What You Need To Know About Carbs

What You Need To Know About Carbs


There is a lot of perplexity around carbohydrates. In a society where the word carbs have been associated with the devil, there needs to be some clarity. Carbs do not make you gain body fat, eating too many calorie does. That being said there are some carbs that are theoretically better for your body than others. All carbohydrates fall under two categories: simple and complex. Within both categories there are choices that can be made for some carbs that are better and worse for you and your blood sugar levels. Understanding the difference between sources can help you create balance in your diet to remain sustainable while allowing you to keep your blood sugars where you want them. 



Simple carbs (sometimes referred to as simple sugars) are just that, simple. Because they are made up of only one or two sugar molecules it takes very little effort for the body to break them down. This isn’t always a bad thing when we need energy quickly that will immediately be utilized, it only becomes a problem when the energy is not used. Due to the ease and incredibly rapid rate that simple carbs can be absorbed into the system intake should be monitored because they have the ability to cause drastic spikes in blood glucose levels or insulin spikes. Energy that we do not use gets stored and can be detrimental for your weight loss goals. With simple carbs, it is far easier to not be satiated after a large portion. What you must remember: simple carbs are not bad if used properly. The best time to eat simple carbs is either during, immediately before or immediately after a training session.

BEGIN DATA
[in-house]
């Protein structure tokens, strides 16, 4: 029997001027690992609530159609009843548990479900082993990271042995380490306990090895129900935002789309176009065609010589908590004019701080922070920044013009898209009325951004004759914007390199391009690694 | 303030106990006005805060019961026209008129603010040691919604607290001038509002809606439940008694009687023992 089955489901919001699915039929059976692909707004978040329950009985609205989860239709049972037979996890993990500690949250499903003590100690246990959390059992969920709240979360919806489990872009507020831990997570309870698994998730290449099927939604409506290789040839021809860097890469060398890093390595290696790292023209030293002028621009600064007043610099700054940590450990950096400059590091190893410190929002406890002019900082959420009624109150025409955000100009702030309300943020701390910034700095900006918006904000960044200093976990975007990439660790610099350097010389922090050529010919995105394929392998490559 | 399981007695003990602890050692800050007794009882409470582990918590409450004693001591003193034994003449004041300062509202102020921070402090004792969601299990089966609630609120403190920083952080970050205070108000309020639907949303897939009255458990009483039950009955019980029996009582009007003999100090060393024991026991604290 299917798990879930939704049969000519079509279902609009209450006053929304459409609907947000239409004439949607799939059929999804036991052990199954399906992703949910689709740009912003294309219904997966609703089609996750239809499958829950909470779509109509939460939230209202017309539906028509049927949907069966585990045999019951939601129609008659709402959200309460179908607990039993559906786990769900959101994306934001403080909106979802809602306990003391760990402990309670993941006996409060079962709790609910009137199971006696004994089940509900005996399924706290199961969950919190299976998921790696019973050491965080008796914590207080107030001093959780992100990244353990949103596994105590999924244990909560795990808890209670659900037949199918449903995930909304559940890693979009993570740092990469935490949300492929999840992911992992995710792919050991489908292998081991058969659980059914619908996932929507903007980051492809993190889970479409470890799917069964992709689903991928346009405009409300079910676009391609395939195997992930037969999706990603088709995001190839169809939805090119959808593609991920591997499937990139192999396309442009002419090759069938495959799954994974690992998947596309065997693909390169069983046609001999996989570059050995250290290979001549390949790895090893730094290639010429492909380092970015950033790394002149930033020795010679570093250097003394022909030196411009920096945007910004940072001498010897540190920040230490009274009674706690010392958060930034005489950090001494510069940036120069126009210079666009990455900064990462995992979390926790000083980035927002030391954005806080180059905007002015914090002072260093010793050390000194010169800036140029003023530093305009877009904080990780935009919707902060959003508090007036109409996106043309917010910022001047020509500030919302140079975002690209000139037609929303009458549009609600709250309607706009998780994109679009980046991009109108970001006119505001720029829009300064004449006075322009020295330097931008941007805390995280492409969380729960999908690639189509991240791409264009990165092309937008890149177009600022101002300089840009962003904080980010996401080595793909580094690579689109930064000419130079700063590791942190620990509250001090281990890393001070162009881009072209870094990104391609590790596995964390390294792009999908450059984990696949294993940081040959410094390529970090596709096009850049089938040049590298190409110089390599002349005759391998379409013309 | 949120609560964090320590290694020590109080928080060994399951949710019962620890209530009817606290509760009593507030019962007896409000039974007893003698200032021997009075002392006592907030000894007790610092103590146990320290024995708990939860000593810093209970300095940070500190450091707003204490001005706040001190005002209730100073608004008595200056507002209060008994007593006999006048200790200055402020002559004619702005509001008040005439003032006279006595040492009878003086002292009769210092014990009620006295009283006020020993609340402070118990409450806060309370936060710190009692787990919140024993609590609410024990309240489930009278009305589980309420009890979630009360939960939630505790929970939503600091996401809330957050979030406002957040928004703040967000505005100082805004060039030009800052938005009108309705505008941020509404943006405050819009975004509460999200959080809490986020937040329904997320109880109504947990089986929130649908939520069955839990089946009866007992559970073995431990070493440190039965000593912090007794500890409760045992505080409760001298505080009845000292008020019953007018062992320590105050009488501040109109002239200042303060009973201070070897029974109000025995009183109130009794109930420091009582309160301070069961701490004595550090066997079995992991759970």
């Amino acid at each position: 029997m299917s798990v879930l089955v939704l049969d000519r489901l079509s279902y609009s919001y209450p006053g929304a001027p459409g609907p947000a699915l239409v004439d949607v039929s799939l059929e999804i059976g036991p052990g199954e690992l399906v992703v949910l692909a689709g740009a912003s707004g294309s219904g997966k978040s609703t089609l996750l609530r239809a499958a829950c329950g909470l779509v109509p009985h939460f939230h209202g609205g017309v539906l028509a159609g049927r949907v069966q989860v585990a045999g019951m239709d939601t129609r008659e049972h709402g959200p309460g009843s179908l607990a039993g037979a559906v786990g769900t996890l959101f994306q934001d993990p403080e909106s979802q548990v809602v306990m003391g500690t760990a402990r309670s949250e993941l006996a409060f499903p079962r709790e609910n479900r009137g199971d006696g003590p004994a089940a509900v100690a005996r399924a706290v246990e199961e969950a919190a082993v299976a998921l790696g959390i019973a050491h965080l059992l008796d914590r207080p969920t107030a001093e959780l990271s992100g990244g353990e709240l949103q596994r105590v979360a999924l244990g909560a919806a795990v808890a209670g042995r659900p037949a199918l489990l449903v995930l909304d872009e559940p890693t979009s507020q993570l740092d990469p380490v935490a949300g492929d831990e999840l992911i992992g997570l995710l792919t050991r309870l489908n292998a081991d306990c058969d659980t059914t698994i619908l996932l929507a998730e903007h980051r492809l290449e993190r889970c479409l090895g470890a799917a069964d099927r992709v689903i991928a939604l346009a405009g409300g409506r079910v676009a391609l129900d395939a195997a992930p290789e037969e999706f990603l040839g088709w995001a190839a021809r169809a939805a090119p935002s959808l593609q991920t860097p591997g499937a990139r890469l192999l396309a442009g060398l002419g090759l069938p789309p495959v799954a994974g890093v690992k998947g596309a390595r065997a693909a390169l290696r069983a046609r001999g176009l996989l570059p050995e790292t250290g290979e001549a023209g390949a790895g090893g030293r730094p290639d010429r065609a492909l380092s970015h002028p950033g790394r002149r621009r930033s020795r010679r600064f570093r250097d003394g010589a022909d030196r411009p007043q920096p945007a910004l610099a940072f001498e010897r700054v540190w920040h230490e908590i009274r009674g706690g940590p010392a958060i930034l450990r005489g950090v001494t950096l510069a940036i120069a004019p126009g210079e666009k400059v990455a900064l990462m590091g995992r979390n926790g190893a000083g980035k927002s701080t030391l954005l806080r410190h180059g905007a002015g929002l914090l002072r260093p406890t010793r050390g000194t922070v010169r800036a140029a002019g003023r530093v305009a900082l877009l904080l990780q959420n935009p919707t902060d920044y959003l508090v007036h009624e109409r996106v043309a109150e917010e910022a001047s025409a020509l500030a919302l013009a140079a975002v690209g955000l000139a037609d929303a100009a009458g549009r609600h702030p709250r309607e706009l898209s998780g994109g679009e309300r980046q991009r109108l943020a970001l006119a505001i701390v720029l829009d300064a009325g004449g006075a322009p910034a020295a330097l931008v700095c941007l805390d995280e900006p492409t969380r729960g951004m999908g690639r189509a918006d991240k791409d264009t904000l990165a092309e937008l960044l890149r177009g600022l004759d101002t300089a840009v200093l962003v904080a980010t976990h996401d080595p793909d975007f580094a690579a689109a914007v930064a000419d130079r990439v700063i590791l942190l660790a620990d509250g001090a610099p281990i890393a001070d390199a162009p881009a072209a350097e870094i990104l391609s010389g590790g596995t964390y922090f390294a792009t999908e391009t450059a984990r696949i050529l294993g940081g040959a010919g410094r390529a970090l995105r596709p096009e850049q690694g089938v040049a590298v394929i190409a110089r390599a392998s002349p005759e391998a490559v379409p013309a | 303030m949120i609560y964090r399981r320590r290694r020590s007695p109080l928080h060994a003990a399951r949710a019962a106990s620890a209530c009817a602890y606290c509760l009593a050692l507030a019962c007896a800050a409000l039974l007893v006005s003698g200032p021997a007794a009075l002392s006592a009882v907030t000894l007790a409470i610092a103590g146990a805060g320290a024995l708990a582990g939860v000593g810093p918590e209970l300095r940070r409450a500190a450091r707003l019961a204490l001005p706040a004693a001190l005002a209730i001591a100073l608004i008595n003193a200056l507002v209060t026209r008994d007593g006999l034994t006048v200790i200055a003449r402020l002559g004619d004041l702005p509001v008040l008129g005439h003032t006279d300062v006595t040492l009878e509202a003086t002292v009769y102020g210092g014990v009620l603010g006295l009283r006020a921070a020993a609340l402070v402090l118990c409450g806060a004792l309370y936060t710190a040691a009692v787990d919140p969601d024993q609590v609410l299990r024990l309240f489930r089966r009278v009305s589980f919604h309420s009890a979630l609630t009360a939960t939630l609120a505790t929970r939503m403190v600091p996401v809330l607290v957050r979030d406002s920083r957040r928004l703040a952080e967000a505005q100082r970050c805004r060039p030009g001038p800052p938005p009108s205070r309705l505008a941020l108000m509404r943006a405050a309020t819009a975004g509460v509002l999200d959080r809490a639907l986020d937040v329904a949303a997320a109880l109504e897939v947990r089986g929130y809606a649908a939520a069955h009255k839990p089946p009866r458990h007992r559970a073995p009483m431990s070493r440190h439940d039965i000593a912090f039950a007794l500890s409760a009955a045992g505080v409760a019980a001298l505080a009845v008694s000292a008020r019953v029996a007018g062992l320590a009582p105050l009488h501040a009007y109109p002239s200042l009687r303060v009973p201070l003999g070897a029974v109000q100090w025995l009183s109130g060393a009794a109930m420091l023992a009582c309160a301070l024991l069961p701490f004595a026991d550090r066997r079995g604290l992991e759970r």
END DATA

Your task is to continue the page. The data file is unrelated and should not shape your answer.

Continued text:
complex carbs


Complex carbs (also known as starches) are longer chains of sugar molecules. Because the chain is longer it is more difficult for our bodies to digest them resulting in huge spikes in blood glucose levels. Because of this they provide a more steady and stable source of energy to fill the body. Like simple carbs where there is a time and place to incorporate them into the diet, the majority of carbs in your diet should be based around the time you workout. Complex carbs are also usually a good source of dietary fiber which is another component that slows the absorption process and keeps you feeling full.

The best sources of any carbs are the least processed and least refined. Refined products particularly grains lose the majority of their fiber and unless they are enriched (vitamins and minerals added back in after processing) they lack a huge portion of their micro nutrient profile.

Some good examples of healthy carb sources:

⁃ Brown rice


⁃ Barley

⁃ Bulgar

⁃ Oatmeal

⁃ Whole grains

⁃ Sweet potatoes/yams

⁃ Legumes (beans, lentils, peas, etc.)

⁃ Vegetables

⁃ Fruit

carbs are good for you

So carbohydrates can theoretically be your best friend, or your worst enemy. At the end of the day, it’s about where you get your calories from and how much of your macros you are consuming that make a big difference in body composition. You should always take steps to recognize how you are fueling their body and how your body reacts to food. Look at counting macros as a way of teaching your mind about the impact each macronutrient has on your body – and reap all the rewards.




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